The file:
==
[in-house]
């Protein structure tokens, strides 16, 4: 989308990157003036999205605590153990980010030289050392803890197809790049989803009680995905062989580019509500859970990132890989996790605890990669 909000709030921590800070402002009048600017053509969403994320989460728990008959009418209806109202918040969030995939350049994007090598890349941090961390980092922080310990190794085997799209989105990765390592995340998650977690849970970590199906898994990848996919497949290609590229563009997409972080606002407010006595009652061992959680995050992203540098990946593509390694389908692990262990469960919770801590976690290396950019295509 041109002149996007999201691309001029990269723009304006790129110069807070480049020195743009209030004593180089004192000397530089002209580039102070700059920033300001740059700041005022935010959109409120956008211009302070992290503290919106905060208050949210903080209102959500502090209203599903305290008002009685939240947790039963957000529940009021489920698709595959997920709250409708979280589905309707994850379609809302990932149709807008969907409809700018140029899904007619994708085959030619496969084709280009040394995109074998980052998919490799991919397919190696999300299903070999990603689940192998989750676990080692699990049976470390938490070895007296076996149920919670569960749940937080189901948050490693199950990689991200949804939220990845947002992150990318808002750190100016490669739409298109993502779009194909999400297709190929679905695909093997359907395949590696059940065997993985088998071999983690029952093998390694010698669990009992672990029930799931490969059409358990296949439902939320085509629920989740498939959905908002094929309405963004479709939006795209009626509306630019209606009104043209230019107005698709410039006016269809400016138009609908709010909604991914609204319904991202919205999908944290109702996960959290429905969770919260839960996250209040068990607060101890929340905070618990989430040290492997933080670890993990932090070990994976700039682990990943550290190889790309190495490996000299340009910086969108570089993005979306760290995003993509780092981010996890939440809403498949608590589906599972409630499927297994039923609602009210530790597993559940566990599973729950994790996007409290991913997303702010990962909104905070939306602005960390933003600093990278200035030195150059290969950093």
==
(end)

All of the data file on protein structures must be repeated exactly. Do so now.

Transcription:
[in-house]
């Protein structure tokens, strides 16, 4: 989308990157003036999205605590153990980010030289050392803890197809790049989803009680995905062989580019509500859970990132890989996790605890990669 909000709030921590800070402002009048600017053509969403994320989460728990008959009418209806109202918040969030995939350049994007090598890349941090961390980092922080310990190794085997799209989105990765390592995340998650977690849970970590199906898994990848996919497949290609590229563009997409972080606002407010006595009652061992959680995050992203540098990946593509390694389908692990262990469960919770801590976690290396950019295509 041109002149996007999201691309001029990269723009304006790129110069807070480049020195743009209030004593180089004192000397530089002209580039102070700059920033300001740059700041005022935010959109409120956008211009302070992290503290919106905060208050949210903080209102959500502090209203599903305290008002009685939240947790039963957000529940009021489920698709595959997920709250409708979280589905309707994850379609809302990932149709807008969907409809700018140029899904007619994708085959030619496969084709280009040394995109074998980052998919490799991919397919190696999300299903070999990603689940192998989750676990080692699990049976470390938490070895007296076996149920919670569960749940937080189901948050490693199950990689991200949804939220990845947002992150990318808002750190100016490669739409298109993502779009194909999400297709190929679905695909093997359907395949590696059940065997993985088998071999983690029952093998390694010698669990009992672990029930799931490969059409358990296949439902939320085509629920989740498939959905908002094929309405963004479709939006795209009626509306630019209606009104043209230019107005698709410039006016269809400016138009609908709010909604991914609204319904991202919205999908944290109702996960959290429905969770919260839960996250209040068990607060101890929340905070618990989430040290492997933080670890993990932090070990994976700039682990990943550290190889790309190495490996000299340009910086969108570089993005979306760290995003993509780092981010996890939440809403498949608590589906599972409630499927297994039923609602009210530790597993559940566990599973729950994790996007409290991913997303702010990962909104905070939306602005960390933003600093990278200035030195150059290969950093």